Wednesday, April 21, 2010

The Man and the Reason for the Crash of 1929

The Man and the Reason for the Crash of 1929
William G Burmer

Andrew William Mellon (1855-1937) in 1924 complained, like Reagan, that the income tax was part of a Socialist---Communist Conspiracy. Mr. Mellon was well known as Secretary of the Treasury under Calvin Coolidge, Herbert Hoover, and Warren G. Harding. He was a Republican and very conservative. “While Mellon talked about helping the poor and the middle class, and about the need to encourage economic growth---as would others years later---there was but one objective: dramatically reducing taxes on the rich . . .’

“. . . With a big assist from the nation’s largest newspapers, which championed lowering rates for the wealthy---another pattern that would be repeated decades later---he gradually built a base of support for his plan.’

“When Calvin Coolidge succeeded Harding, who died in 1923, he embraced Mellon’s theories and campaigned for re-election on them in 1924. As for Mellon, he came up with a new strategy to enlist support for his cause---a loftier motive than merely reducing taxes.

The real problem, he said, “is not so much one of tax reduction as of tax reform.’ ‘This was one of the first times---if not the very first---that the phrase “tax reform” was used to justify a tax cut for the affluent. It would not be the last. Other secretaries of the Treasury, other Presidents, other lawmakers, would adopt the same tactic, especially in the 1970s’ and 1980s’. Over time, much of the debate concerning tax rates would boil down to two phrases. Tax legislation that would increase the rate on the wealthy was called “class warfare.” Tax legislation that would reduce the rate on the wealthy was called “tax reform . . .’ Emphasis Added.

“Mellon collected his thoughts on taxes and the need for lower rates in a little book called Taxation: The People’s Business. Lobbying organizations, like the American Bankers League, distributed thousands of copies to businessmen. They responded predictably. Albert H. Wiggin, president of Chase National Bank in New York, wrote Mellon: ‘We were fortunate in seeing an advance copy of your {book}, and were so enthusiastic over it that we could not resist the impulse to distribute quite a large number of copies to customers and friends of the Chase National Bank. The men to whom copies of your book were sent included presidents and other officials of larger banking institutions throughout the country, treasurers of important business concerns, stockholders of this bank and many other influential and intelligent men among our clientele.’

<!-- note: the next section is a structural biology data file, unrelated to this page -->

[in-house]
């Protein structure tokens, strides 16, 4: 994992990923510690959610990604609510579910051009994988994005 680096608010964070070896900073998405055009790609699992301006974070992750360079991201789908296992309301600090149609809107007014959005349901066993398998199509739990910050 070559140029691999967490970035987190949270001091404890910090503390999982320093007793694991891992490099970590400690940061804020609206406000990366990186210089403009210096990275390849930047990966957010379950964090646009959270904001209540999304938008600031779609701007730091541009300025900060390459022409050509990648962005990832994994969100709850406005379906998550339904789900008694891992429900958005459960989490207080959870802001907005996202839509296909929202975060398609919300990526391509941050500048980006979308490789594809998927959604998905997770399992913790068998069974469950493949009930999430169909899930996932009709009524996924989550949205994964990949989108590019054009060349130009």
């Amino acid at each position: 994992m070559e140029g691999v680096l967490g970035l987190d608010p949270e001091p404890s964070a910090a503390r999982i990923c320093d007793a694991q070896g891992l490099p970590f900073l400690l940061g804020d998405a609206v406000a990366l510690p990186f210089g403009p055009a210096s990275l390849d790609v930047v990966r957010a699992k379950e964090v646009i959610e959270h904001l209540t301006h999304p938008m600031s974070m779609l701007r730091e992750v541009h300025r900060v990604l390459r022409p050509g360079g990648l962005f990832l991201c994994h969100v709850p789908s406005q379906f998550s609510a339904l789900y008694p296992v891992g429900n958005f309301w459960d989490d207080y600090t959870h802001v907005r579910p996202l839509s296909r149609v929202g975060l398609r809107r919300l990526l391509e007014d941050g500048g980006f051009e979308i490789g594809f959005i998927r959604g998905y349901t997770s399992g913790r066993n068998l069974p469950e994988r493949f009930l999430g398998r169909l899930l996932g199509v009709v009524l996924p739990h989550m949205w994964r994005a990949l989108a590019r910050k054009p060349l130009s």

“Mellon had carefully targeted his audience, focusing on persons who could exert influence on the legislative process. When an admirer suggested distribution of one million copies to the public at large, he rejected the idea, saying that “the subject is one which might not appeal to the ordinary working man, and I am not certain that there would be any real demand for the book from this class of readers.” Weighty matters like taxation, Mellon believed, were beyond the understanding of the average person.’

A comment here: When I asked a prominent Bank Authority to critique this portion of my book, his only comment to me was “I do not think most people will understand what you are saying.” It is true that we as a nation are ignorant of the inner workings of the banking industry. In any event we should do all we can to learn how our money is produced and how banks work. If you would like as clear an explanation there is, with regards to banking in America, an excellent treatise on the subject; I would encourage you to read G. Edward Griffins’ book (The Creature from Jekyll Island; A second Look at the Federal Reserve.)